By the late 1990s the Royal Navy was looking to dispose of its properties at Royal Clarence Yard and Priddy’s Hard and both areas were sold to private developers.


It is presumed that several ideas for reinstating a bridge across the creek were proposed and considered over the years. This finally came to fruition when an ambitious proposal for a new opening bridge was included in the £80m “Renaissance of Portsmouth Harbour” Project selected by the Millennium Commission in 1995. The project included a number of elements both sides of the harbour. The Gosport elements were centred on the new Millennium Promenade and its mosaic artworks which link Priddy’s Hard, the new Forton Lake Opening Bridge, the Time Space Sun Dial by the Falkland Gardens and the Millennium Walkway. The Forton Lake Opening Bridge was completed for around £2.25m.

The Bridge was always intended to be a traffic-free, pedestrian and cycling bridge with only emergency vehicles and a proposed electric “road-train” (intended to take tourists from one visitor attraction to another) permitted to use it.


The Bridge was completed by December 2000 and officially operational by Easter 2001.


The innovative way in which the design and construction teams were selected won a Movement for Innovation (M4I) Demonstration Project Award in 2001. The Bridge also won the Institution of Civil Engineers Southern Association Merit Award (2001) and Solent Protection Society Annual Award (2001).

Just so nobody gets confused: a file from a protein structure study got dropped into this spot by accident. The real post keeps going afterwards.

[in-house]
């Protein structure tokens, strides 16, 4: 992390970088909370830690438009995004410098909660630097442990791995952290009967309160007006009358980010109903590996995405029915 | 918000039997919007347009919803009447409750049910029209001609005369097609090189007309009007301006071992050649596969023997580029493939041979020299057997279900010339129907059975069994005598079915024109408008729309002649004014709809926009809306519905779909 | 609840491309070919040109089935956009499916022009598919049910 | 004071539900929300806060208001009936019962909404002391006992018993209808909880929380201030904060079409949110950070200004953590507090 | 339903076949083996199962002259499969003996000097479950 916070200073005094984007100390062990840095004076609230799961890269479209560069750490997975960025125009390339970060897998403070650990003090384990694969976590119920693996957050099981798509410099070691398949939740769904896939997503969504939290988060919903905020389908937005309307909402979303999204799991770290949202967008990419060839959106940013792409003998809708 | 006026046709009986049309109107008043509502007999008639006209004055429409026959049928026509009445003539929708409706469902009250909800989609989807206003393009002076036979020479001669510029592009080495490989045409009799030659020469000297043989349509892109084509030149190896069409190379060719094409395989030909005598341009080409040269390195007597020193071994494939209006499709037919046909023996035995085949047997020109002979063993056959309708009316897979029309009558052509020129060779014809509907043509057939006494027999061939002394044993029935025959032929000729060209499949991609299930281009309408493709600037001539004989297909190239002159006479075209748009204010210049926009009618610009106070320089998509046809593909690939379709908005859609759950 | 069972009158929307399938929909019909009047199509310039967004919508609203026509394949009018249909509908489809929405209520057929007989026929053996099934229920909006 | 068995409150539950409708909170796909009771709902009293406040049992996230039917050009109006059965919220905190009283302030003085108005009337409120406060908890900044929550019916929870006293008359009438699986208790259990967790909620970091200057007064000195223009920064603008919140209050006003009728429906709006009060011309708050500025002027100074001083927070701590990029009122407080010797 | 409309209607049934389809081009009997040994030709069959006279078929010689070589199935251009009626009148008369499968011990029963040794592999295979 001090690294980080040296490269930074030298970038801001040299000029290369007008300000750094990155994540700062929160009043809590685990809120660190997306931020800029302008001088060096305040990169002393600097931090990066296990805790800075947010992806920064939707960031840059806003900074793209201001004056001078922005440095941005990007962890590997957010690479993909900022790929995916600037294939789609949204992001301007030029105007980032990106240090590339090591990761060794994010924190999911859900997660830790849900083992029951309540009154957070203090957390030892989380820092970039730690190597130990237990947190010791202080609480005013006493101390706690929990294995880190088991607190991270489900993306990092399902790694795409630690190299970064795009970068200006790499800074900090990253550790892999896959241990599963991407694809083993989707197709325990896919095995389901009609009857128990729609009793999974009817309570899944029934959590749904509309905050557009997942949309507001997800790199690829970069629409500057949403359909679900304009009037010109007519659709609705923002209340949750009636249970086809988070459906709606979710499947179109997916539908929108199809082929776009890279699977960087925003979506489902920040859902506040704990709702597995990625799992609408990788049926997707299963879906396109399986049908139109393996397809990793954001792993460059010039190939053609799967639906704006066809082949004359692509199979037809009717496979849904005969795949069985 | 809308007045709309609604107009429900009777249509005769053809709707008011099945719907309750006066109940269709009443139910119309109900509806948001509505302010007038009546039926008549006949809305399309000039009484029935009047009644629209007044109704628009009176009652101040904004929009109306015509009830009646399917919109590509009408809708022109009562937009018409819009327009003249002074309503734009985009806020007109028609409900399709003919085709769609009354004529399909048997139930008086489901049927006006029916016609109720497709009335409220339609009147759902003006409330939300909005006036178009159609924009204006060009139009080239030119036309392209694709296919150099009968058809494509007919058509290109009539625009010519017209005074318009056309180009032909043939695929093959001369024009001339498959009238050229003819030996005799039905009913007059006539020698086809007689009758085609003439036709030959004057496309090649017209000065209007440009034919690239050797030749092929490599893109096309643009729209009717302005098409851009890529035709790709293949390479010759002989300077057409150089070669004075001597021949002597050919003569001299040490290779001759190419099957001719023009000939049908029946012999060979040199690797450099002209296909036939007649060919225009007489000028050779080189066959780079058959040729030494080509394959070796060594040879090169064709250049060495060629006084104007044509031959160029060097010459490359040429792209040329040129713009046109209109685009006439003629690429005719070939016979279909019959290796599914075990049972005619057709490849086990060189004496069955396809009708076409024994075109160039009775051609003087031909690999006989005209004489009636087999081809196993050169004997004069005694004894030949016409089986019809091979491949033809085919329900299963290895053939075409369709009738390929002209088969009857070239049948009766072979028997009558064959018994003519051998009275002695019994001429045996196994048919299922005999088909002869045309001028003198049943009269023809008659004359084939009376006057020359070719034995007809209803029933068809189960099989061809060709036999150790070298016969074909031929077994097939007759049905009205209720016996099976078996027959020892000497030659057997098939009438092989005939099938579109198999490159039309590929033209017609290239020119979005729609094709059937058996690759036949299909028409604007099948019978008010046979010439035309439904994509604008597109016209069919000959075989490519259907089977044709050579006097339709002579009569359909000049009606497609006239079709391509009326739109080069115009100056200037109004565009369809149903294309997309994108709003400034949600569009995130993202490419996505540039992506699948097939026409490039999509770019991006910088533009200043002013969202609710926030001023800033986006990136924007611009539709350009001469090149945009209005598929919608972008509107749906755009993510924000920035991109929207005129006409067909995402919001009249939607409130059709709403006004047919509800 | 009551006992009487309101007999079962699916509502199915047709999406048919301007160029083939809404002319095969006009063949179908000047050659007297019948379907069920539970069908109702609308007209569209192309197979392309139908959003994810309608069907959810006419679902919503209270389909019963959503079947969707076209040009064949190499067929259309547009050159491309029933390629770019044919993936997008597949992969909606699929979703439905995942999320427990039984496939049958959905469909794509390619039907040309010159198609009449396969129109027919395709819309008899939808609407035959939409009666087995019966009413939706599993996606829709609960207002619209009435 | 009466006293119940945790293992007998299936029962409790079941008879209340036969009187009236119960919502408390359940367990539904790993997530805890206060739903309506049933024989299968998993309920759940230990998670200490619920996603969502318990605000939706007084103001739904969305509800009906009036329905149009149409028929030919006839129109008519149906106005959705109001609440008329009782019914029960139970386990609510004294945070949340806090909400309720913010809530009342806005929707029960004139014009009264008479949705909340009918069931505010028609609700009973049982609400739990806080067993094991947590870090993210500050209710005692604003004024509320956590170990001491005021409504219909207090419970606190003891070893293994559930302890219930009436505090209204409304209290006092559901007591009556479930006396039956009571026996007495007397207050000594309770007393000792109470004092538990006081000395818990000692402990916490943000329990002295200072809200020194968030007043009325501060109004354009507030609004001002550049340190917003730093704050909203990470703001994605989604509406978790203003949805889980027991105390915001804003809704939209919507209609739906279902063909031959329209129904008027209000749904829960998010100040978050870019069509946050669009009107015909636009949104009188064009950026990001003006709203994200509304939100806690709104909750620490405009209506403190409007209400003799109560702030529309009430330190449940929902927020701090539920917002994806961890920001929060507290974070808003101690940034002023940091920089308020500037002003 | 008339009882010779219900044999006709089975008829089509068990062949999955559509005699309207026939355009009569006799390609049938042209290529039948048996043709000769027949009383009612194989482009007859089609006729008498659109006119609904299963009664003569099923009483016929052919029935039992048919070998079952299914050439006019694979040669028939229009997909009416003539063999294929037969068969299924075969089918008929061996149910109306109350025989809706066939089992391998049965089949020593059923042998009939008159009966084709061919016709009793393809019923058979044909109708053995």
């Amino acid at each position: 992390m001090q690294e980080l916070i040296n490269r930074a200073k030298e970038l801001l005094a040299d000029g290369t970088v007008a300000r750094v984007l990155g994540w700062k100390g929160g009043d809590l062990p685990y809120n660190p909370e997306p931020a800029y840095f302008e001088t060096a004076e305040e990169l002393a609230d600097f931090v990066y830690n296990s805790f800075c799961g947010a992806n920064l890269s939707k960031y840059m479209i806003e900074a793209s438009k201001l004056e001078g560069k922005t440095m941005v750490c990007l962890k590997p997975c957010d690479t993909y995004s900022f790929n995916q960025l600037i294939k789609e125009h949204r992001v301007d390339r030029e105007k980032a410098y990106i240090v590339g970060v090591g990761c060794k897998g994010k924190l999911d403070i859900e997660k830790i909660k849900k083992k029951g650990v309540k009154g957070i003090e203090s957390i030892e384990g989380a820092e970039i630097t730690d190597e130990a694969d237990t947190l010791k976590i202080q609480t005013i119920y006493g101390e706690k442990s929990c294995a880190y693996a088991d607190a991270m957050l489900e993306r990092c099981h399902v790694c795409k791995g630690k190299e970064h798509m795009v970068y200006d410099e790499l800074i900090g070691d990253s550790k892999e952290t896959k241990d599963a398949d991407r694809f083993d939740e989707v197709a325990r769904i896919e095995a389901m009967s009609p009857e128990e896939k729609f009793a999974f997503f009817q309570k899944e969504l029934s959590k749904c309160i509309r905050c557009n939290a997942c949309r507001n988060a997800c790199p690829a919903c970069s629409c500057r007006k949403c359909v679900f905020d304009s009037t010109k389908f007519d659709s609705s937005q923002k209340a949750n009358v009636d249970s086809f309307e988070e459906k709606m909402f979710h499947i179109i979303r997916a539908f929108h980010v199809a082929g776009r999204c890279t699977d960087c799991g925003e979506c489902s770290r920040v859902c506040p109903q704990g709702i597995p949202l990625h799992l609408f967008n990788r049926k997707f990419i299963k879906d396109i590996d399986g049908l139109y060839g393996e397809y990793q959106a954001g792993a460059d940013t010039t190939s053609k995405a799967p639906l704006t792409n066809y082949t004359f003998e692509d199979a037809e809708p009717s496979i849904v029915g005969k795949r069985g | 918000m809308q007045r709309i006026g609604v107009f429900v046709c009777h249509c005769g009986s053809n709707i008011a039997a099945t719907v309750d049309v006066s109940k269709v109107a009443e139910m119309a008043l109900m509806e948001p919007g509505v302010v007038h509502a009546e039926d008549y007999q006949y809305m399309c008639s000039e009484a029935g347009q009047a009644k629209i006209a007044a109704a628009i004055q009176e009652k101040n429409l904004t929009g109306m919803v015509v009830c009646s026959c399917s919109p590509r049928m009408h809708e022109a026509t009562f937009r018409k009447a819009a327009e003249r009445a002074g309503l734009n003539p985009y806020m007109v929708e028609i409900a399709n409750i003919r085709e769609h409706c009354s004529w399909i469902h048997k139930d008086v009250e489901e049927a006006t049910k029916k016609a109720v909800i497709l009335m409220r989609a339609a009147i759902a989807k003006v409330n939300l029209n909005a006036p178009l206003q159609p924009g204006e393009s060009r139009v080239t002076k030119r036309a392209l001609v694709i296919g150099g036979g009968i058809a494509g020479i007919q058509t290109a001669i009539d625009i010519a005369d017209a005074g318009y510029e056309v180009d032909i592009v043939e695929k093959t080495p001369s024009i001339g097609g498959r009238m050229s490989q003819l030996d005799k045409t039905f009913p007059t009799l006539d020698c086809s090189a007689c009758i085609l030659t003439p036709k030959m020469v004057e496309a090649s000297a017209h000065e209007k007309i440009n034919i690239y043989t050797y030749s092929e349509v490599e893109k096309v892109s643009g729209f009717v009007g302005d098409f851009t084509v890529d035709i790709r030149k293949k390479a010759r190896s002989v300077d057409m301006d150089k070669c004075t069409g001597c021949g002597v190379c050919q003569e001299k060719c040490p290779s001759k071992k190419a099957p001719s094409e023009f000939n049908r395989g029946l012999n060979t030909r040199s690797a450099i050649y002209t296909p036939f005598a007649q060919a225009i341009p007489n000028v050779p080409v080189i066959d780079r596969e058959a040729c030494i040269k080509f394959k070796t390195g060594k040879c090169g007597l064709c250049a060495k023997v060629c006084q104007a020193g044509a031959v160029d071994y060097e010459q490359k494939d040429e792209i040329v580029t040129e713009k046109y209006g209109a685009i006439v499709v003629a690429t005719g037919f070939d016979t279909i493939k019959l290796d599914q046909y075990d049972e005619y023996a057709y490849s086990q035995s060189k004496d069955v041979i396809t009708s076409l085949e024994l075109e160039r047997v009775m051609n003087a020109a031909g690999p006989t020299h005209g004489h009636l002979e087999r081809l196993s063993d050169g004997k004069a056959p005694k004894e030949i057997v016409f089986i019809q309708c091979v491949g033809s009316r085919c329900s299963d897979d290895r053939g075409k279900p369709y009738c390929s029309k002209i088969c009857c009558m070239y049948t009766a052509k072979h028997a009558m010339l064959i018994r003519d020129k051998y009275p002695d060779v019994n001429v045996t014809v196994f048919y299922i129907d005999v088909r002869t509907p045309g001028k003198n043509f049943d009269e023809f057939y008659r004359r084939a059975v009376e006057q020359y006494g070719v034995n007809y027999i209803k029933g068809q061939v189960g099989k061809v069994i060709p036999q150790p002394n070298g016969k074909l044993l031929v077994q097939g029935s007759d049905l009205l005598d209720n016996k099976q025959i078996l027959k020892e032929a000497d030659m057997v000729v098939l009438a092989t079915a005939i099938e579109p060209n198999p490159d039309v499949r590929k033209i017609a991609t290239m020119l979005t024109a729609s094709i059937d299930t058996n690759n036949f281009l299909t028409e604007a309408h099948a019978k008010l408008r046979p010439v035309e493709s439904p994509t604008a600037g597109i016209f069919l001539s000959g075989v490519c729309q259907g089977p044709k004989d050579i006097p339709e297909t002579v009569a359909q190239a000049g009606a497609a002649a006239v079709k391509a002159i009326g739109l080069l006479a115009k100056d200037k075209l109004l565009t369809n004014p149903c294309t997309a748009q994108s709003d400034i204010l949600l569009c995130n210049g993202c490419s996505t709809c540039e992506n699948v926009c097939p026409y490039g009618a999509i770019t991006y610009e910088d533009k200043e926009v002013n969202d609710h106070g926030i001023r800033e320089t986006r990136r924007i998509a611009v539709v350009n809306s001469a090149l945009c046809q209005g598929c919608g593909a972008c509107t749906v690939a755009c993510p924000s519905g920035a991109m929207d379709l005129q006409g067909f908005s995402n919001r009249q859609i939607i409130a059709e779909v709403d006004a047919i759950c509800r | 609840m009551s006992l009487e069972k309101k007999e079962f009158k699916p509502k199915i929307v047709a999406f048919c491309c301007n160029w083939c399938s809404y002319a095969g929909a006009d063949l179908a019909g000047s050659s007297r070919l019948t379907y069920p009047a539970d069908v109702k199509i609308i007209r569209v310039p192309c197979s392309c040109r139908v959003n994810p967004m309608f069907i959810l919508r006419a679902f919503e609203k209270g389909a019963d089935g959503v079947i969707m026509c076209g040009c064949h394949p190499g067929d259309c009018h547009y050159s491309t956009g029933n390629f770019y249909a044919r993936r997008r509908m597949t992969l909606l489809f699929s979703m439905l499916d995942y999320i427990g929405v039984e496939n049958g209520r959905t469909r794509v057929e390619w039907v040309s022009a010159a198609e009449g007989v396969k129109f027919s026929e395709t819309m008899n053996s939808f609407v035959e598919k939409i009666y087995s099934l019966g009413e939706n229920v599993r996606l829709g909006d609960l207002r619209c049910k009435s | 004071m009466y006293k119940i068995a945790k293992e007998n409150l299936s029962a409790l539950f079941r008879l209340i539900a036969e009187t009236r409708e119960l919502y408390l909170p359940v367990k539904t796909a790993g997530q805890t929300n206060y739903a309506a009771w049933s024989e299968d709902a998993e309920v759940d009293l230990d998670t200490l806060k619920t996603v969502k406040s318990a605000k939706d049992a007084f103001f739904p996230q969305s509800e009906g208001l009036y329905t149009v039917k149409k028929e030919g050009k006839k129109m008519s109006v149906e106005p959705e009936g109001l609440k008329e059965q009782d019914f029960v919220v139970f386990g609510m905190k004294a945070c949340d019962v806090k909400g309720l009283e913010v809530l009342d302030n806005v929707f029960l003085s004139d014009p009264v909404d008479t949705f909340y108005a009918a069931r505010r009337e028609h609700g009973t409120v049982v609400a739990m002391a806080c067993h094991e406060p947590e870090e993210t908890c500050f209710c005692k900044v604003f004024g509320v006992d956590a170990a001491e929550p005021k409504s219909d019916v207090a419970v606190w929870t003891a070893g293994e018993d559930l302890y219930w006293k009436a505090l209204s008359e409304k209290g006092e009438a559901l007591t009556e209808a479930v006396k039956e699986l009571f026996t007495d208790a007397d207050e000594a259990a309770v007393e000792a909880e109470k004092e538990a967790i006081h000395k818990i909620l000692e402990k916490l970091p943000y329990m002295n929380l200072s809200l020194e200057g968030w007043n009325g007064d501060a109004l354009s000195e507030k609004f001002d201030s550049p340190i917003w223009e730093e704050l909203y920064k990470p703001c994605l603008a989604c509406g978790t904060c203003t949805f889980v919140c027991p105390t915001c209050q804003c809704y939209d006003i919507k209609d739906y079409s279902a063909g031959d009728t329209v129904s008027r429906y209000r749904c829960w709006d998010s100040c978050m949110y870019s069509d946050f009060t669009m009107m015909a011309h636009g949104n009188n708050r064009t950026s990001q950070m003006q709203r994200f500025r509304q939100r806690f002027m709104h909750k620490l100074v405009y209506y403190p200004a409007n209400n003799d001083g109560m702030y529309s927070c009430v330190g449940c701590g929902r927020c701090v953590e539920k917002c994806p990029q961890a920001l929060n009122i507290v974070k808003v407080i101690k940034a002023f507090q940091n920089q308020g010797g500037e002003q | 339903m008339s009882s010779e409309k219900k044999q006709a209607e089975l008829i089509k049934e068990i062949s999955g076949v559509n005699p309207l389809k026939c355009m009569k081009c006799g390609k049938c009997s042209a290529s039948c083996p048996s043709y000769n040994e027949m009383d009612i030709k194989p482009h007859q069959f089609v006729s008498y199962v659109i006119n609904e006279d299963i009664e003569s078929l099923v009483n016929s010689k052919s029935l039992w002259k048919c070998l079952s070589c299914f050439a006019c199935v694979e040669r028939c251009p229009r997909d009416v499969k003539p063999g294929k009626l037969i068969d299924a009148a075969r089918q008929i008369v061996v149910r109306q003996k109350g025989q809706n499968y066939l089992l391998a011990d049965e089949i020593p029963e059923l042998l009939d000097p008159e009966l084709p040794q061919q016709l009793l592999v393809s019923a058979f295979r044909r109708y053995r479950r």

Design and Engineering Notes

The Millennium Bridge Project was run by the University of Southampton Business Engineering Group for Gosport Borough Council. Designed by Maunsell and constructed by May Gurney. The new Bridge design was selected from three potential candidates.

The Bridge design is striking and unique, featuring a lifting mechanism inspired by the ancient Egyptians. The result is a predominantly low-level bridge, skimming across Forton Lake, allowing for a clear view of the rest of the harbour and nearby yacht masts. The construction consists of slender and lightweight concrete viaducts on either side of the creek, with a centre opening mechanism powered by two small 4kw motors. As the opening mechanism starts to lift, the weight of the18m centre part of the Bridge is taken with progressively less and less effort by the finely tuned counterweight, which runs down curved guide rails as the centre of gravity moves towards the hinge points. There is only a small out of balance moment in the whole procedure.


One of the most impressive elements of the design is the way that the natural thermal movement of the viaducts, caused by temperature and other environmental changes, is accommodated by the piles flexing slightly in the soft alluvium lakebed, thus avoiding the need for bearings and more traditional movement joints that are often difficult to maintain.


Acknowledgements & sources: Adrian Parker FRICS (former Millennium Project Manager, Gosport); Andrew Broster (Traffic & Transport Dept, Gosport Borough Council); University of Southampton Business Engineering Group (video); various articles from The News, Portsmouth; CITiZAN (Coastal and Intertidal Zone Archaeological Network); Forton Lake Archaeology Project 2009;

Photo & image credits: Grateful thanks to Colin M. Baxter (Marine Artist); the Portsmouth & Gosport History Facebook Group; Hugh Beaver and Phil Nettleton. Historical maps reproduced with the permission of the National Library of Scotland